And here we go again. So remember who originally called privatization privatization: the privatizers, that’s who.

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August 24, 2010, 12:53 pm
2.53

10-year bond rates:
DESCRIPTIONYahoo finance

1. WSJ: The bond vigilantes: the disciplinarians of U.S. policy makers return.

2. Obama goes on Fox News, says that we must reduce the deficit or suffer a double-dip; the rumor is that senior advisers are telling him he must appease the invisible bond vigilantes. Also, Morgan Stanley says that rates will rise to 5.5 in 2010.

3. WSJ: Debt fears send rates up.

NB: the JGB rate is 0.93.

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August 24, 2010, 9:00 am
Yes, $3 Million

I gather that some people are claiming that my numbers in Monday’s column were wrong. They weren’t.

The Tax Policy Center estimates (pdf) say that the budget cost of making all the Bush tax cuts permanent, as opposed to only the middle class cuts, is $680 billion over the next decade. It also says that 55 percent of the benefit flows to 120,000 taxpayers. That’s $374 billion divided by 120,000; TPC expresses it as a per year gain of $310,000, but it is more than $3 million per member of the top .1% over the course of the decade.

So if you are reading some source claiming that I got it all wrong, you have just learned something about that source’s credibility.

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August 24, 2010, 8:14 am
Hangover Theory At The Fed

This Jon Hilsenrath piece on the Fed is an impressive piece of reporting; it seems that somebody is talking out of school. And as Tim Duy says, it’s also depressing for anyone believing, as I do, that we’re sliding steadily into a long-run low-growth, high-unemployment trap, and that aggressive action by the Fed is urgent.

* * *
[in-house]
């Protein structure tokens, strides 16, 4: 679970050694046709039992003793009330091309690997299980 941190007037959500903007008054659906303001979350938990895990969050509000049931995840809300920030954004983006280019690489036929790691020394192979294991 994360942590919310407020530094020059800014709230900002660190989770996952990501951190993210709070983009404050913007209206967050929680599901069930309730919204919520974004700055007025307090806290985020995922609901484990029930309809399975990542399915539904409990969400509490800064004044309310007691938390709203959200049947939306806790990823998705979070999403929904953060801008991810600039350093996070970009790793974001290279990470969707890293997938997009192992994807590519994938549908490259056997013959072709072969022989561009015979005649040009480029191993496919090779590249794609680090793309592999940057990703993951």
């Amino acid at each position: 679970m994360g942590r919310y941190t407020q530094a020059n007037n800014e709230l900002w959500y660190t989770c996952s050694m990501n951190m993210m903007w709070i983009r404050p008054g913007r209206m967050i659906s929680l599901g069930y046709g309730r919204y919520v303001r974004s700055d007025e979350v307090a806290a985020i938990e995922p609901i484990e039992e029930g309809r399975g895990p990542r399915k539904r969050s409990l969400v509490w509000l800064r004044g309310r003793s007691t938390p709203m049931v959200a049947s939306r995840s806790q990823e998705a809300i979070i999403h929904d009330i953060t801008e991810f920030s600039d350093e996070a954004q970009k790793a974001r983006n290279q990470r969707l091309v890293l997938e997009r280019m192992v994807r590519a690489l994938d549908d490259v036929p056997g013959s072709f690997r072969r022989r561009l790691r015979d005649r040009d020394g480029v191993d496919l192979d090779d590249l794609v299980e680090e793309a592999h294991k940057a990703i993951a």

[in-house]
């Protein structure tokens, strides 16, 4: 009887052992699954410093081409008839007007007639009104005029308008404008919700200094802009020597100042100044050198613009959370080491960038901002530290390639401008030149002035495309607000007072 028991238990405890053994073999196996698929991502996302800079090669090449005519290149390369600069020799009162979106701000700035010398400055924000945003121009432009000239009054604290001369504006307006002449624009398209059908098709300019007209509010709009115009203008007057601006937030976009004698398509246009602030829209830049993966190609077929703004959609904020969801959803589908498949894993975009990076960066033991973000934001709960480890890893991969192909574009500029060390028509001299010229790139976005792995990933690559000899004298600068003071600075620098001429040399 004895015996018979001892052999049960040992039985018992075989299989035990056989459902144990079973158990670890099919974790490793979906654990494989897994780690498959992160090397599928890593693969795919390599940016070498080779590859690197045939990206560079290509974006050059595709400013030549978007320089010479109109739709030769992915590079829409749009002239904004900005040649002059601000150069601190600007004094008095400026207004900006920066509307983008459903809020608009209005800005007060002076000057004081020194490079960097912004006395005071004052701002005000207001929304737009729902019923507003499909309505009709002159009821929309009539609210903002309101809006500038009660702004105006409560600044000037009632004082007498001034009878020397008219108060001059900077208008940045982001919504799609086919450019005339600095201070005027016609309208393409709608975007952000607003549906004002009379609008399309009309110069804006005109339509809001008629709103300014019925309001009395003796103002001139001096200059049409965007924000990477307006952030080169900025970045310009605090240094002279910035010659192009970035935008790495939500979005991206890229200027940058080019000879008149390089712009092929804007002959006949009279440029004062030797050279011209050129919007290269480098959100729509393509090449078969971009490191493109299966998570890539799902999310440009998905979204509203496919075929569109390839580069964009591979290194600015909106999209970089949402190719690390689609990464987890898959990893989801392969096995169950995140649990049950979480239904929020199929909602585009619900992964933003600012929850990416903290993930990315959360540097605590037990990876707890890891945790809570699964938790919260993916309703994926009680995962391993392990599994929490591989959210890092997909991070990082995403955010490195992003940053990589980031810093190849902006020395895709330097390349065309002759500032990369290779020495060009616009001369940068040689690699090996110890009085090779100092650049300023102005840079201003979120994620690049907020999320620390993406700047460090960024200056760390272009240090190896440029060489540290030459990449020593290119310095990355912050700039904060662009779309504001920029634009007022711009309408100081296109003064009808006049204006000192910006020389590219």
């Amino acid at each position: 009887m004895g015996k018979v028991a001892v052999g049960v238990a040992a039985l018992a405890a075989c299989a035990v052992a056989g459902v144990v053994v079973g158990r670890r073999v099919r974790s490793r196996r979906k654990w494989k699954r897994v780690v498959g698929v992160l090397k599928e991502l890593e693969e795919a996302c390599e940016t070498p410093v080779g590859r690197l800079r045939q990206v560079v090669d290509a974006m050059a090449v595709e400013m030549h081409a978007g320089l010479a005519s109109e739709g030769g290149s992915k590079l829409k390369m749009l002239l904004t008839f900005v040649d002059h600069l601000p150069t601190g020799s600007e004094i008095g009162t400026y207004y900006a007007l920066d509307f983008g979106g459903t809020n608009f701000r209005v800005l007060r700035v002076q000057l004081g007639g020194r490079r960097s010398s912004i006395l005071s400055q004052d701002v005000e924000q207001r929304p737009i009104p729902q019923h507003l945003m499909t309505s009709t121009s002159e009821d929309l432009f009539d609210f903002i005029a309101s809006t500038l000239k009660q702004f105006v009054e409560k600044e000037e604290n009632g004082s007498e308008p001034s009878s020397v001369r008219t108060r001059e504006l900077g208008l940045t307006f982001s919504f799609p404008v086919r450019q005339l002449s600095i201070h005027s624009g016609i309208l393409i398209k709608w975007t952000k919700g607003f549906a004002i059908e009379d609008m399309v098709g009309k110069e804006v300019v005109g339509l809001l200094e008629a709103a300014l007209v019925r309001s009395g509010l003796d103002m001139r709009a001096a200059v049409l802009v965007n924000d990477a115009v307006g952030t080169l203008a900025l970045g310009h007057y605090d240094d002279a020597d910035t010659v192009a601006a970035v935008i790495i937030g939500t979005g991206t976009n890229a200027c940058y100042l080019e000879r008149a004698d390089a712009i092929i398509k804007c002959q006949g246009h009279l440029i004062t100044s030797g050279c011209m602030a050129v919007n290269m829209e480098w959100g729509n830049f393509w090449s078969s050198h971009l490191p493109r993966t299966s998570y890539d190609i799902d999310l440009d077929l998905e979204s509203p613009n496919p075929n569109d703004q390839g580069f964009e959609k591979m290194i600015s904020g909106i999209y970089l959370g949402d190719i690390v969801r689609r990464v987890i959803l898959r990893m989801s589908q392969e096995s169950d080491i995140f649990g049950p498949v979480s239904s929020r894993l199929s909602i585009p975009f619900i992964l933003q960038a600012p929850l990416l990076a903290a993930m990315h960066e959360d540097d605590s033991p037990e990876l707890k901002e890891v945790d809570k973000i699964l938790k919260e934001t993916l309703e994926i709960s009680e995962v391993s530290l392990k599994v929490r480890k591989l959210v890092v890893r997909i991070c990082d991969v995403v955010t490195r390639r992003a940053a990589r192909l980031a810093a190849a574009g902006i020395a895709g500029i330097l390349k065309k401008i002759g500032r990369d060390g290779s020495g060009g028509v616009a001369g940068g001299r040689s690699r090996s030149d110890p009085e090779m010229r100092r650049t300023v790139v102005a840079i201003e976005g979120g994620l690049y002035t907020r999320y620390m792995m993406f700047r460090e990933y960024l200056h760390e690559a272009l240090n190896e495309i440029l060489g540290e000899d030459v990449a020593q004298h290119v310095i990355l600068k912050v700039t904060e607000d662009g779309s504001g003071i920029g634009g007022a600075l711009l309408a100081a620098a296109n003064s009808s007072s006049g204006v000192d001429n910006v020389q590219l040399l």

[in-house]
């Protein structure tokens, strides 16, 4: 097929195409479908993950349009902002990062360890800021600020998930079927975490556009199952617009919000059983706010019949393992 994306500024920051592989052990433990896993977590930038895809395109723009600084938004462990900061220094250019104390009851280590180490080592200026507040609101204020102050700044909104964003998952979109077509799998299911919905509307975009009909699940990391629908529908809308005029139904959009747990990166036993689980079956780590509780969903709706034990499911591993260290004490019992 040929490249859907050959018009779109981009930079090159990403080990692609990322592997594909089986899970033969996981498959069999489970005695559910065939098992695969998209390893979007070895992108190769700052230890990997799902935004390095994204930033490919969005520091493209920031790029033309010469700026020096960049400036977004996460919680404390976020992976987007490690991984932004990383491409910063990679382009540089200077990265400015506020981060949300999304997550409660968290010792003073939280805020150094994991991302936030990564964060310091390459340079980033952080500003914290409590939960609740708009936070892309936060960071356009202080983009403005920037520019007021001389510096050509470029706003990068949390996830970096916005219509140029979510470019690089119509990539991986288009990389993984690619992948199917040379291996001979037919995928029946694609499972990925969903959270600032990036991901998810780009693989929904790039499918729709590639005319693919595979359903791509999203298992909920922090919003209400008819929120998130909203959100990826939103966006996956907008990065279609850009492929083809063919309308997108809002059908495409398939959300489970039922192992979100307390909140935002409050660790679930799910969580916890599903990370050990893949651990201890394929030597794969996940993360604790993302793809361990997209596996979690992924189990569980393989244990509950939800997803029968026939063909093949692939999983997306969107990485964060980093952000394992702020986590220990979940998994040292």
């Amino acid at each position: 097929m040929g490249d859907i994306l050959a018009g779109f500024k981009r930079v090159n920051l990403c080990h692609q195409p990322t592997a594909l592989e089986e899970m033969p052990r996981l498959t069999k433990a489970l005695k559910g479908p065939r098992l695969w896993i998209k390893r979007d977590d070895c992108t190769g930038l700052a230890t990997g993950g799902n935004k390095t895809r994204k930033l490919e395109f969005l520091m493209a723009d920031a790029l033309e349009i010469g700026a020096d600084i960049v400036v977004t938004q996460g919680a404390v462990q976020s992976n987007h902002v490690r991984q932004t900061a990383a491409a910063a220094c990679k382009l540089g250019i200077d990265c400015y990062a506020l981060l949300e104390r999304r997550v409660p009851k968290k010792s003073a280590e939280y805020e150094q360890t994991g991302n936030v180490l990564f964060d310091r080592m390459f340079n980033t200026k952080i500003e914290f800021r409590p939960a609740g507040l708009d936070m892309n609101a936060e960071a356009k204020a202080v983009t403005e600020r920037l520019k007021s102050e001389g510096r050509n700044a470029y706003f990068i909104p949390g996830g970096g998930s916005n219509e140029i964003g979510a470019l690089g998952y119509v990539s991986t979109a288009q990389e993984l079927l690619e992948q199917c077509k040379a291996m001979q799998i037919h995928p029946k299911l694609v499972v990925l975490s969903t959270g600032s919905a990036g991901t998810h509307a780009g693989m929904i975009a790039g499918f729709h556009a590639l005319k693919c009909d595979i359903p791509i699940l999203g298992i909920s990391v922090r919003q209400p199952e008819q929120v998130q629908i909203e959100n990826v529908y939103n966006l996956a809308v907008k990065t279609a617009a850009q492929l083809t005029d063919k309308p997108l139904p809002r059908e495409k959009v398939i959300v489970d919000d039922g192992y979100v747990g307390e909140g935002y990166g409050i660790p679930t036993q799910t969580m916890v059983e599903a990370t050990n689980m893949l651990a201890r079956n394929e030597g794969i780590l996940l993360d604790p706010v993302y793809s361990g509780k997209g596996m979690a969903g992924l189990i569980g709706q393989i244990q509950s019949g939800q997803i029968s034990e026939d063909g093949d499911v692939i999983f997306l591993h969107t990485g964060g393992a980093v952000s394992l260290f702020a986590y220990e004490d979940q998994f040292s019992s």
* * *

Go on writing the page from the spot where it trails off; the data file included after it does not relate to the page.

But one more thing struck me: at least some members of the FOMC have bought into the hangover theory ― the modern version of liquidationism in which mass unemployment is somehow necessary in the aftermath of a burst bubble:

Narayana Kocherlakota, president of the Minneapolis Fed, argued that a large part of today’s unemployment problem is caused by issues the Fed can’t solve, such as the mismatch between the skills of jobless workers and the skills that employers wanted.

Here’s what Kocherlakota said in a speech after the meeting:

Whatever the source, though, it is hard to see how the Fed can do much to cure this problem. Monetary stimulus has provided conditions so that manufacturing plants want to hire new workers. But the Fed does not have a means to transform construction workers into manufacturing workers.

I tried, in that old piece on hangover theorists, to explain what’s wrong with this view in general. Among other things,

this story bears little resemblance to what actually happens in a recession, when every industry―not just the investment sector―normally contracts.

And this is strikingly true this time around. Kocherlakota would have us believe that there’s a big problem of mismatch because manufacturing is trying to hire, while construction has slumped. But here’s the employment reality:
DESCRIPTIONBureau of Labor Statistics

Manufacturing employment has slumped, not risen ― in fact, it has fallen more than construction employment. The problem is lack of overall demand, not worker mismatch.

Unfortunately, we’re not having an academic discussion here: right now, bad theory ― theory completely at odds with actual experience ― is having a real effect in blocking action.

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August 24, 2010, 7:56 am
AMC’s Credibility Problem